Why voters abstained in the European election

Why voters abstained in the European election

The majority of Greek citizens spoke through silence and abstained from the recent European election. Voter turnout was just 41%, much lower than that in the June 2023 national election (54%). To interpret this record high abstention rate, one common and one more dramatic explanation have been suggested. The first tells us that the European Parliament elections are not of interest to citizens. Based on this good scenario, the European elections are considered politically inferior (“second-class elections”) to national elections, because no government is elected from them. The second explanation tells us that politics is no longer of any interest to citizens. This is the bad scenario. But none of this is new.

With the exception of the European elections of 2014 (voter turnout was 59%) and 2019 (also 59%) – that is, European elections that coincided with the municipal elections and also preceded the national elections by only a few months – the voter abstention rate was usually high (in 2009 it was 52%). More generally, abstaining from elections, and specifically from the less crucial ones, is also a familiar phenomenon. In Greece, for example, as early as the late 1980s, surveys by Greece’s National Center for Social Research (EKKE) had recorded trends of political alienation, from democratic processes and outlets for political expression. Later on, interest in politics recovered.

That is, the comparatively high abstention rate in June 2024, although very worrying, is not a harbinger of more permanent trends in the future. Furthermore, there is no single cause of a low turnout. A common, and reasonable, mistake of many analysts is to look for a one-size-fits-all interpretation of political phenomena. This habit is also expressed in slogans. The day after the electoral failure of a party or a government, people say and media write that “the citizens turned their backs” on that party or government.

Indeed, there are times when the worse turnout can be interpreted unambiguously. These are moments in which a social current of disapproval over the functioning of democracy crystallizes politically. We also observe this specific disapproval in periodic, tested, sample surveys of pan-European scope, such as the Eurobarometer and the European Social Survey, in which the degree of satisfaction of the interviewed citizens with democracy is measured. Even when this satisfaction is limited, there is no permanent detachment from democracy as a system of government. Then why are democratic citizens occasionally indifferent to democracy?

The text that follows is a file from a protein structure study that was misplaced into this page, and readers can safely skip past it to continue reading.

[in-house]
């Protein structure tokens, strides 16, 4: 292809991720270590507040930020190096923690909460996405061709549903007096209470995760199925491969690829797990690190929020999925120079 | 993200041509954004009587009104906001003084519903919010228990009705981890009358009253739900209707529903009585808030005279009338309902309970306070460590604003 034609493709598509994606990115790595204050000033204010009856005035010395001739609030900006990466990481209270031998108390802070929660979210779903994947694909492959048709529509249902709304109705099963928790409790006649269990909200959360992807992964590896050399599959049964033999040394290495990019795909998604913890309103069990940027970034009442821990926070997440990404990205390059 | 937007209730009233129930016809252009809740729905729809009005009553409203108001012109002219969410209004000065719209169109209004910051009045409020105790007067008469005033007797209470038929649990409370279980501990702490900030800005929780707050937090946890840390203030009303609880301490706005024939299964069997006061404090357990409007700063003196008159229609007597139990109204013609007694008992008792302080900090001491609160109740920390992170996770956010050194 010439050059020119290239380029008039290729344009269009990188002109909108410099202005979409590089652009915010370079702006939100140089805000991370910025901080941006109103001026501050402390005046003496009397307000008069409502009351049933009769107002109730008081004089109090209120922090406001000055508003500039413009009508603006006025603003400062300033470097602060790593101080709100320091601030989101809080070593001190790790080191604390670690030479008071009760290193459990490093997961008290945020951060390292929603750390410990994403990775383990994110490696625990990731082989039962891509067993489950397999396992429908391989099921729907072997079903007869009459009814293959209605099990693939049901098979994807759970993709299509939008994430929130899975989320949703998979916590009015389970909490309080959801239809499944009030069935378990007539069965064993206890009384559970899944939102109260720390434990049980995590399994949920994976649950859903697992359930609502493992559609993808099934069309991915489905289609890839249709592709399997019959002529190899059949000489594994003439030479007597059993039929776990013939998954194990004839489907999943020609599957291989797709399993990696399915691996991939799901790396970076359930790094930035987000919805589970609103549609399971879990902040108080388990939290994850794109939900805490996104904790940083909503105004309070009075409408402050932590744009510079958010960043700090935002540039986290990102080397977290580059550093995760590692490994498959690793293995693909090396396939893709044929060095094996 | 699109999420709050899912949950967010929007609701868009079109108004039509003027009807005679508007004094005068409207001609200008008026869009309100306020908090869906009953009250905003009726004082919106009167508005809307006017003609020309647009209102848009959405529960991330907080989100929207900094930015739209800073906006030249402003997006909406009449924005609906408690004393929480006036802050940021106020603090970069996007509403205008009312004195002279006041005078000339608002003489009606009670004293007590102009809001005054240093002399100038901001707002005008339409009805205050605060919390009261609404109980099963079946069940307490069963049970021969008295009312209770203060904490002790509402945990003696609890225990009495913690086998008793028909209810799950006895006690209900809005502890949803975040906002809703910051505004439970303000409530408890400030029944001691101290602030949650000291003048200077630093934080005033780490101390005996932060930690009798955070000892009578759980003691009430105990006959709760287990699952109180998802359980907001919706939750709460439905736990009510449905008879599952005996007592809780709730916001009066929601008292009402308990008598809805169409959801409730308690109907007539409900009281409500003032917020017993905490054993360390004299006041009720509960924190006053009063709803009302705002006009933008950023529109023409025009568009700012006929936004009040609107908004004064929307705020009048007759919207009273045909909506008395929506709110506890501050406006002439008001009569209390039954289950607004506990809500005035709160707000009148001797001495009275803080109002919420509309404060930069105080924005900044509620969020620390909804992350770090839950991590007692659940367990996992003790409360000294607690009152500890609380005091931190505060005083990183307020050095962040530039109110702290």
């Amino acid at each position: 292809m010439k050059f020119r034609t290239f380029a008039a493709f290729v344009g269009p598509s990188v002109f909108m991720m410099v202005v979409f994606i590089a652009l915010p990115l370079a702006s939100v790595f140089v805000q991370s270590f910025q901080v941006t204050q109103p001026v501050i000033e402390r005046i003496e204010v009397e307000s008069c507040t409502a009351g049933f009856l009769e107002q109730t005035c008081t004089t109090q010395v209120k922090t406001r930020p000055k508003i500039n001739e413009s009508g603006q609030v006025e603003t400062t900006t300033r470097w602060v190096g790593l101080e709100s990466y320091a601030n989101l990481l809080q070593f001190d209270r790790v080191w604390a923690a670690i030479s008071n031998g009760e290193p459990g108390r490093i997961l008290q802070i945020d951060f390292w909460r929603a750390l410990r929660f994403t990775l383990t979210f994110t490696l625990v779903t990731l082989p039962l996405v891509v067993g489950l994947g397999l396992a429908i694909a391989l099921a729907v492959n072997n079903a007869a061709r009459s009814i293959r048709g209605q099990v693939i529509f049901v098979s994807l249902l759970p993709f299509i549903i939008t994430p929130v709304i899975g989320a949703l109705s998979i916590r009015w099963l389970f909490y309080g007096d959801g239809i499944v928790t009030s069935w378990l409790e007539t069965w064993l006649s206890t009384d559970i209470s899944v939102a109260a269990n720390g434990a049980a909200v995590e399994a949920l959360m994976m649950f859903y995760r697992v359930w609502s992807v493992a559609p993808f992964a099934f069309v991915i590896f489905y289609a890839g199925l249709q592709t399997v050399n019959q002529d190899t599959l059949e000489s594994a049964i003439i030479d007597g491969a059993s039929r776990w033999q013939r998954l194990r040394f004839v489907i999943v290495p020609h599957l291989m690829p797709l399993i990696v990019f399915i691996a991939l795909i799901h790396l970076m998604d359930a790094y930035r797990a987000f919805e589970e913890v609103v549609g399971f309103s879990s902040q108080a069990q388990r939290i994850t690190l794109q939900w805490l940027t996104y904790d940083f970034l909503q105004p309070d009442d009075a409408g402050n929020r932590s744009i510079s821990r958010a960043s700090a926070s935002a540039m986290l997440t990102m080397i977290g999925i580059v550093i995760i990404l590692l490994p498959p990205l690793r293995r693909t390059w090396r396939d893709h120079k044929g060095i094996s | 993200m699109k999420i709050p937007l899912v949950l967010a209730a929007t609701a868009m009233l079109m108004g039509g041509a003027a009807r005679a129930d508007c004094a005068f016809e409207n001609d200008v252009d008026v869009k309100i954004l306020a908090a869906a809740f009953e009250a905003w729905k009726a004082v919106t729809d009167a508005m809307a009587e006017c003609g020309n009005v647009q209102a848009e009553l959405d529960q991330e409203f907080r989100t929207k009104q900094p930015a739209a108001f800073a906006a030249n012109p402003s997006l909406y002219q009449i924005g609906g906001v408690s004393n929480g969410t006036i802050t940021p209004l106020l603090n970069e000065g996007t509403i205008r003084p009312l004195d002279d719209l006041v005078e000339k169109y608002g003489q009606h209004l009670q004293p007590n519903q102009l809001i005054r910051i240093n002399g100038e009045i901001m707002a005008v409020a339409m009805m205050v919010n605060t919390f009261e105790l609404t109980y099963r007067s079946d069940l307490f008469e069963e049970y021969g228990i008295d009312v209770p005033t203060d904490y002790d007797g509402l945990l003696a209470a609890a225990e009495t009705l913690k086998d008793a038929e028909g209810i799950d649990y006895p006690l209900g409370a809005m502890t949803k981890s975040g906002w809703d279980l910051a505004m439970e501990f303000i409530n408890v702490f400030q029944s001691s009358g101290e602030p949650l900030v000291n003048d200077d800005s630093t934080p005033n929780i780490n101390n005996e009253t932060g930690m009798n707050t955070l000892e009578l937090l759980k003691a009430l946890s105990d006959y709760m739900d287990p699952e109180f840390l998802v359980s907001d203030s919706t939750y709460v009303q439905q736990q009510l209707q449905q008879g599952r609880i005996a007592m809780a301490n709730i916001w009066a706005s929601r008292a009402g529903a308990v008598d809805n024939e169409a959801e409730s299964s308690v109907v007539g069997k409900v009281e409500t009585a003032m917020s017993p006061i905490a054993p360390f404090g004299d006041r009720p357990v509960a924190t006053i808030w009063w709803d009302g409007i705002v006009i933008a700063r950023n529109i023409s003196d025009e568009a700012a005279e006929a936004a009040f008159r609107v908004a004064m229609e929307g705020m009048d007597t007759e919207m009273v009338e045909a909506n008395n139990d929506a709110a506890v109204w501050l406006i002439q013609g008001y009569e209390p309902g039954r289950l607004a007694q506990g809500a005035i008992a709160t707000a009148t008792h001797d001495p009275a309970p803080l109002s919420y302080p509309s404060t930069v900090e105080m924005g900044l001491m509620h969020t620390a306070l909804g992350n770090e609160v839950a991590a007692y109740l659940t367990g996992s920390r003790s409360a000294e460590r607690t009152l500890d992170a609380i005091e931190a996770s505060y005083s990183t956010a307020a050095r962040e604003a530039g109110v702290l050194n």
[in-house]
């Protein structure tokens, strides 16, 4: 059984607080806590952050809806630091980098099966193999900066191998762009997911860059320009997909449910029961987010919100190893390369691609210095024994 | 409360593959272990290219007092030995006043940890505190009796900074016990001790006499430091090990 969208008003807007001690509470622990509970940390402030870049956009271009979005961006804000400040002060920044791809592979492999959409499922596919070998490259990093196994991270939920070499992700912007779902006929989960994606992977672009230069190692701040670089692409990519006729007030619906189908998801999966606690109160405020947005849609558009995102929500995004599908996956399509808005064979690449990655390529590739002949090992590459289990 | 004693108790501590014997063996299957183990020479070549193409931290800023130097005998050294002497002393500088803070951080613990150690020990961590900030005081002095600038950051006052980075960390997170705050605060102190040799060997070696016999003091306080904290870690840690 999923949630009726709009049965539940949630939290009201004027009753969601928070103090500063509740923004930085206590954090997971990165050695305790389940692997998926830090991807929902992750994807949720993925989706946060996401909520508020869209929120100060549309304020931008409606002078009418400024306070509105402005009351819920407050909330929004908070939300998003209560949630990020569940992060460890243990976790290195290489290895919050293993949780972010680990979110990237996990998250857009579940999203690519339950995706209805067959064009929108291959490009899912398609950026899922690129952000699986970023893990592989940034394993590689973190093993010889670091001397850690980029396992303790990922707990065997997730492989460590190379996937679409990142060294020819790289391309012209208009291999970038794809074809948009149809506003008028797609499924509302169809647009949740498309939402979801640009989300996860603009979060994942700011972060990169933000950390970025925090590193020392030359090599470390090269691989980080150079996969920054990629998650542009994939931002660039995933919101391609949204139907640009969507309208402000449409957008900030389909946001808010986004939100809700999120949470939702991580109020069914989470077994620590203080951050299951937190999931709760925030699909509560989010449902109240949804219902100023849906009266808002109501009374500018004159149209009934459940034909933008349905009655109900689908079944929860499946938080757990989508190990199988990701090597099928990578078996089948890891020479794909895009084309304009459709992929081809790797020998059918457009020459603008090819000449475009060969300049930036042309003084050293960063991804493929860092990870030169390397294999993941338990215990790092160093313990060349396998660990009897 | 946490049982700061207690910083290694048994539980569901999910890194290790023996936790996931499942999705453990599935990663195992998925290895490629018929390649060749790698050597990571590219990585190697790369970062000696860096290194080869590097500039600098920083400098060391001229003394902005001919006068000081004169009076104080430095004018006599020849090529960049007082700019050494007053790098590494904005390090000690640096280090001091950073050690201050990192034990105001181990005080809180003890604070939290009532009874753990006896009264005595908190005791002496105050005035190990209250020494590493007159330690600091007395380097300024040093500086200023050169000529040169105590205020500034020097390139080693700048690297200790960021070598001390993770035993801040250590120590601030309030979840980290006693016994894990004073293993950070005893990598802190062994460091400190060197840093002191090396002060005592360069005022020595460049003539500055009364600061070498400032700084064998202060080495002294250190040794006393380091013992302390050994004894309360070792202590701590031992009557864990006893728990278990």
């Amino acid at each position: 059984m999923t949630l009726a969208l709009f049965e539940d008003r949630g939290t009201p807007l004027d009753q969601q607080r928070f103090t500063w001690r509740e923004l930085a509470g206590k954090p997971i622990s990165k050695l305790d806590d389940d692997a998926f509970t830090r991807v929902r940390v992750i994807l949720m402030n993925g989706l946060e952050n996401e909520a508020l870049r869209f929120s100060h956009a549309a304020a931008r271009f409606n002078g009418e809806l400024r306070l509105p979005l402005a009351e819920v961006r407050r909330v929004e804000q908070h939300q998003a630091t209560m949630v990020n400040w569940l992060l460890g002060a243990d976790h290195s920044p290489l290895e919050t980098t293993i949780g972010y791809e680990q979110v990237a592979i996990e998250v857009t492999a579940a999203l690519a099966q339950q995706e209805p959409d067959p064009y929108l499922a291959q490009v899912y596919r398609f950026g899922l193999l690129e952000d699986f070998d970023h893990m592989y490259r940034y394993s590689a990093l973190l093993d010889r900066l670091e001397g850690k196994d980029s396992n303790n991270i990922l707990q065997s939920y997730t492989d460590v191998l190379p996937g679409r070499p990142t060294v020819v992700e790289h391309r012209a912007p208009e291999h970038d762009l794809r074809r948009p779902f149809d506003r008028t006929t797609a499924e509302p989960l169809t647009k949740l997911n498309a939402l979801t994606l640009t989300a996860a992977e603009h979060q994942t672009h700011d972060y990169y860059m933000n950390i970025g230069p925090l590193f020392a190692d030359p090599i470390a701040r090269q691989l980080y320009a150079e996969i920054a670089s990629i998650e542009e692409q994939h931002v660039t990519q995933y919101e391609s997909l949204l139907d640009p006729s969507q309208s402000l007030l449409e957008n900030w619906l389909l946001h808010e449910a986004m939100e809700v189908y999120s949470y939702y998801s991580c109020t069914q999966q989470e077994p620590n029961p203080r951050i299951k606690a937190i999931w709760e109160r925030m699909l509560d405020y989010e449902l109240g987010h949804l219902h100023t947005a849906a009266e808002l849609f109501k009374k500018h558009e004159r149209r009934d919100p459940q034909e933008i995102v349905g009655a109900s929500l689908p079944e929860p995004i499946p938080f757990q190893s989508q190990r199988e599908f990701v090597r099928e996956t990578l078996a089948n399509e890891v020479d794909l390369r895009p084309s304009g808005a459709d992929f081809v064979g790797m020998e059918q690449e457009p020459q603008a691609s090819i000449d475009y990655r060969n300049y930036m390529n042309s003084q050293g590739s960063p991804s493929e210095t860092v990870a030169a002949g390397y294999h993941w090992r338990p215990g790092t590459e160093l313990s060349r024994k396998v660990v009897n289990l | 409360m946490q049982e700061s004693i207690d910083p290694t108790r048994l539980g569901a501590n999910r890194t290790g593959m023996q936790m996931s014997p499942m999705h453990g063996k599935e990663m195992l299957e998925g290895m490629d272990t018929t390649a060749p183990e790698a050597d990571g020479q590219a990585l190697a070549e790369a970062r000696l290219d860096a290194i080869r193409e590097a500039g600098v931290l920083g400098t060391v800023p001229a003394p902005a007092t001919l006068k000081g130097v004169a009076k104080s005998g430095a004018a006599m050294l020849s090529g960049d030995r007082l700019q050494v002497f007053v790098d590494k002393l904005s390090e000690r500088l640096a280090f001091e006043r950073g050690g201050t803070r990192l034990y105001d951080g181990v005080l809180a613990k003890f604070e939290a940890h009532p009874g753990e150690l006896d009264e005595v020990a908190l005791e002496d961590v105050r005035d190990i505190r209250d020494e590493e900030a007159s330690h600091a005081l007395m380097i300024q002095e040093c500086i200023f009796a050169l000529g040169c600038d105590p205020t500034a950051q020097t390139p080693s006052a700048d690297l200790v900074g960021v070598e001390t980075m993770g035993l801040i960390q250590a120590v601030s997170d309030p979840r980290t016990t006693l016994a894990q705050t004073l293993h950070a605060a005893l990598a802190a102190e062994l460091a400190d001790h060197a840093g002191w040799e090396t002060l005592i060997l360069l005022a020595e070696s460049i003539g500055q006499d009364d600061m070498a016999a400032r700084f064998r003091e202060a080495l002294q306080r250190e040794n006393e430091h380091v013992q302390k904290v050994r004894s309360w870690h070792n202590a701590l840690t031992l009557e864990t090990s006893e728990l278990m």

Unequivocal interpretations of the increase in voter abstention are not convincing. As is well known, citizens differ widely in terms of their socioeconomic status, the way they have been politically socialized, their political values, attitudes and perceptions and their multiple social identities. They also differ in terms of their interest in politics and their expectations from politicians. It is strange that many are still looking for a certain – if not unique – explanation for the behavior of those who abstained from the elections.

For example, the reasons for the low voter turnout on June 9 were many and varied. Some abstained because, while they had voted for the ruling party in 2023, they were not satisfied with its performance so far in different policy areas. Based on pre-election polls, for many voters, the fight against inflation, especially in food, was one such area. For some, it was the problems in the protection of life and property. For other, centrist, voters of New Democracy, the slowness in investigating incidents relating to the rule of law that have injured Greece’s international image weighed, while the more conservative voters were alienated by the establishment of marriage equality. In short, the abstention pool included those who, for different reasons, withdrew from their support for the ruling party, which, compared to the national elections of June 2023, now lost almost 1 million voters, according to data of the Interior Ministry on the elections of 2023 and 2024.

The same pool also contained voters who, in June 2023, had voted for SYRIZA, the largest opposition party. Since then, SYRIZA has also lost nearly 337,000 voters. Also, between June 2023 and June 2024 other opposition parties lost tens of thousands of votes each: PASOK lost 109,000, the Communist Party (KKE) 33,000 and Niki 20,000. In the same period, Greek Solution (Elliniki Lysi) won 138,000 voters and smaller parties secured smaller numbers of voters, but the number of the disappointed voters of the first, second and third parties (ND, SYRIZA, PASOK) was too large to go unnoticed. They made up the large part of those who did not vote at all.

Disillusioned voters turned away from their parties. But political parties failed to attract them. For there to be such low voter turnout as the one recorded this June, it is obvious that both had to happen: Voters were strongly repulsed by the party they had previously supported and the other parties could not attract them – all of which happened in a “second-class election.”

In the end, observations such as that the citizens are generally disillusioned with politics, or that the specific parties in Greece today have priorities that do not concern citizens at all, or that the citizens are convinced that their problems cannot be solved by the current parties, are mostly fascinating generalizations, rather than solid analyses.

Dimitri A. Sotiropoulos is professor of political science at the Department of Political Science and Public Administration of the University of Athens, and senior research fellow at the Hellenic Foundation for European and Foreign Policy (ELIAMEP).

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